The Reserve Bank is now closer to a rate cut at any time since the last round in mid-2016 – the last was August of that year to the current cash rate of 1.5%.
The minutes for the March meeting, released on Tuesday, reveals a significant shift in thinking at the central bank – the wait and hold stance for a possible rate increase has been well and truly overtaken by rising anxiety about new economic data and its messages, especially on jobs, retail sales, car sales, wages growth and consumer spending generally.
A change in the wording of the final paragraph of the minutes now sees the RBA closer to a possible rate cut in coming months than it has been since before the two rates cuts in May and August 2016 as the bank singles out the health of the labour market as a major area of concern.
The heightened anxiety of the central bank shows up in the March board meeting minutes with two new phrases emerging (as well as a prominent use of the bank’s favoured word of the past year, ’gradual’, again) which tells us that if anything, the bank is finding it much harder to get a handle on the economy.
“However, there continued to be considerable uncertainty around the outlook for consumption given the environment of declining housing prices in some cities, low growth in household income and high debt levels,” the summary of factors assessed by the board for the decision to leave the cash rate on hold at 1.50%.
That has been the line since the February meeting, the “Year Ahead” speech by Governor Phil Lowe and the monetary policy statement – all of which pushed aside the certainty at the end of 2018 about growth, wages, consumption and demand this year and replaced it with the “challenging” line, especially about consumption by households.
The minutes also revealed another area of uncertainty “However, members noted that significant uncertainties around the forecasts remained, with scenarios where an increase in the cash rate would be appropriate at some point and other scenarios where a decrease in the cash rate would be appropriate. The probabilities around these scenarios were more evenly balanced than they had been over the preceding year.”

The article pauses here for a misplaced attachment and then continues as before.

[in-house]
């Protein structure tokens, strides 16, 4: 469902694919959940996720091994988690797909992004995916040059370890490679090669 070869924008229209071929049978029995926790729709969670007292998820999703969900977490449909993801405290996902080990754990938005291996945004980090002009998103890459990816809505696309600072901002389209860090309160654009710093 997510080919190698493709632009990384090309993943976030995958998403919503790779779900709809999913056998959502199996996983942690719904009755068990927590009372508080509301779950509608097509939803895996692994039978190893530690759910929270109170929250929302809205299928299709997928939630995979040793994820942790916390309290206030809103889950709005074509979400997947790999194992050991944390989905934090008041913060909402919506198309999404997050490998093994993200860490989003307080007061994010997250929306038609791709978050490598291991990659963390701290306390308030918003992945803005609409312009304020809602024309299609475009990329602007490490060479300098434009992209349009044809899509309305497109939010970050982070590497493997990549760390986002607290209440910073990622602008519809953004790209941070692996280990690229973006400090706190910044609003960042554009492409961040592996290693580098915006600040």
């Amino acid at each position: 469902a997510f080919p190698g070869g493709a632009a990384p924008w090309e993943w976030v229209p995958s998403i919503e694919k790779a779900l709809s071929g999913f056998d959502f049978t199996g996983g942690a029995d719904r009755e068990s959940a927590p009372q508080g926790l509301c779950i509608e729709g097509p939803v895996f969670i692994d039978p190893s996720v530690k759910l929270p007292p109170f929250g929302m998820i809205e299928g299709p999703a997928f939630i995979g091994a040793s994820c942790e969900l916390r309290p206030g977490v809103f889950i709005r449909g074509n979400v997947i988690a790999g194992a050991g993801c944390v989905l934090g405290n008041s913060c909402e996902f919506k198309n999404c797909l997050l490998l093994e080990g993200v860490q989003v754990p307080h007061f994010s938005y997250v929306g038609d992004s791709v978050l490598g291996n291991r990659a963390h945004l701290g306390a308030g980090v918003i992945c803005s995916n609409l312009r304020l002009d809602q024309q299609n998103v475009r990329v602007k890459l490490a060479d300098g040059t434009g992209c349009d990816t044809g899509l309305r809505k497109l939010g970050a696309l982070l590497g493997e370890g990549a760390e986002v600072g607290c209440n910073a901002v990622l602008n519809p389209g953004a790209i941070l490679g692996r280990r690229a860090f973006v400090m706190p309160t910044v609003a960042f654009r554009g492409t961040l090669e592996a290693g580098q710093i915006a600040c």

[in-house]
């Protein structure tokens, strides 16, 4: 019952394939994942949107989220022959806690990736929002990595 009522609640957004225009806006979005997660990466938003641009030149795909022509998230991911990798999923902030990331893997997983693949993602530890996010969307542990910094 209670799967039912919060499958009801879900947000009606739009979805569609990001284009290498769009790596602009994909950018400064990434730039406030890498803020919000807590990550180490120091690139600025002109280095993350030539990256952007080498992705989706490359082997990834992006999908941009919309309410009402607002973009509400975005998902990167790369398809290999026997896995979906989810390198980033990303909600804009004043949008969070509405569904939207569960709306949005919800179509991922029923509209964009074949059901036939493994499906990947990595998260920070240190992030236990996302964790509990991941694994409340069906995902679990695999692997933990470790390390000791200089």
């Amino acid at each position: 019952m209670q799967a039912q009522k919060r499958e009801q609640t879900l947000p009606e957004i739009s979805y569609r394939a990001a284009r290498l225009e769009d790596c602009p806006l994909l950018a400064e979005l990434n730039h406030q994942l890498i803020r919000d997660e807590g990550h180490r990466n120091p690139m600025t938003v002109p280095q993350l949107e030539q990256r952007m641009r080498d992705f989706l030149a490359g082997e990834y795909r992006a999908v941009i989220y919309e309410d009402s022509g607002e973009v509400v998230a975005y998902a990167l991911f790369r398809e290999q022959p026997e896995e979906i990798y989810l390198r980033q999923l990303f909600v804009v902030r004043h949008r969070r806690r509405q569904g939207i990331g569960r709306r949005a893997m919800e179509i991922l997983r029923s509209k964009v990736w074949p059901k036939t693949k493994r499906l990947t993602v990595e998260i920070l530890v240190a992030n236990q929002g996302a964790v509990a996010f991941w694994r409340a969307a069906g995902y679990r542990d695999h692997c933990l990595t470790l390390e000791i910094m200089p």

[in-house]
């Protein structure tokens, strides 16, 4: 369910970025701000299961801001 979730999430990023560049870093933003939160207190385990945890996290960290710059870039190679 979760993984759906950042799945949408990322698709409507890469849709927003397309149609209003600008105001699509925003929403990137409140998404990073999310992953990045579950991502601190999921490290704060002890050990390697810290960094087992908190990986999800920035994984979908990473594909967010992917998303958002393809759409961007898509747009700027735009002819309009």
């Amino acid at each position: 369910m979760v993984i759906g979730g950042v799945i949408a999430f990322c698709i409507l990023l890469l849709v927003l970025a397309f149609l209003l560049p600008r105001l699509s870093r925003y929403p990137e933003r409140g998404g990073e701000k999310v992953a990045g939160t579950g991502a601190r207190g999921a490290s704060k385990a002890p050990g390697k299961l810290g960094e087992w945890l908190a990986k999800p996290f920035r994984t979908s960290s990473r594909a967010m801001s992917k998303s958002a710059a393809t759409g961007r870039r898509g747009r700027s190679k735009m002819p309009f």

Given all that uncertainty and challenge, it is therefore significant that the final paragraph of the minutes, which sums up the tone of the minutes and discussion at the meeting, saw a significant change with this added (in bold) compared to the February meeting.
“Members agreed to continue to assess the outlook carefully. Given that further progress in reducing unemployment and lifting inflation was a reasonable expectation, members agreed that there was not a strong case for a near-term adjustment in monetary policy. Rather, they assessed that it would be appropriate to hold the cash rate steady while new information became available that could help resolve the current tensions in the domestic economic data. Members judged that holding the stance of monetary policy unchanged at this meeting would enable the Bank to be a source of stability and confidence, and would be consistent with sustainable growth in the economy and achieving the inflation target over time.”
Thursday sees the most important ’new information released with the release of the Bureau of Statistic’s Labour Force report for February. The minutes said of labour market (in bold and not in the February board minutes):
“Looking forward, the central forecast scenario was still for growth in GDP of around 3 per cent over 2019 and a further decline in the unemployment rate to 4¾ per cent over the next couple of years. This further reduction in spare capacity underpinned the forecast of a gradual pick-up in wage pressures and inflation. Given this, members agreed that developments in the labour market were particularly important.”
Some economists say the health of the labour market is the only ‘new information’ that matters for the RBA given the inclusion of that sentence in the minutes. So today’s report assumes greater importance.
Some forecasts see the loss of 5,000 jobs, some see a rise in the same number and the jobless rate around 5% to 5.1%. But the most important figure will be the rate of growth in new job creation (2.4% in the year to January) against a 20 year average of 2%.
Should the current growth slow noticeably, a rate rise will be on the cards, even if there is an election campaign (The next RBA meeting is on budget day, April 2).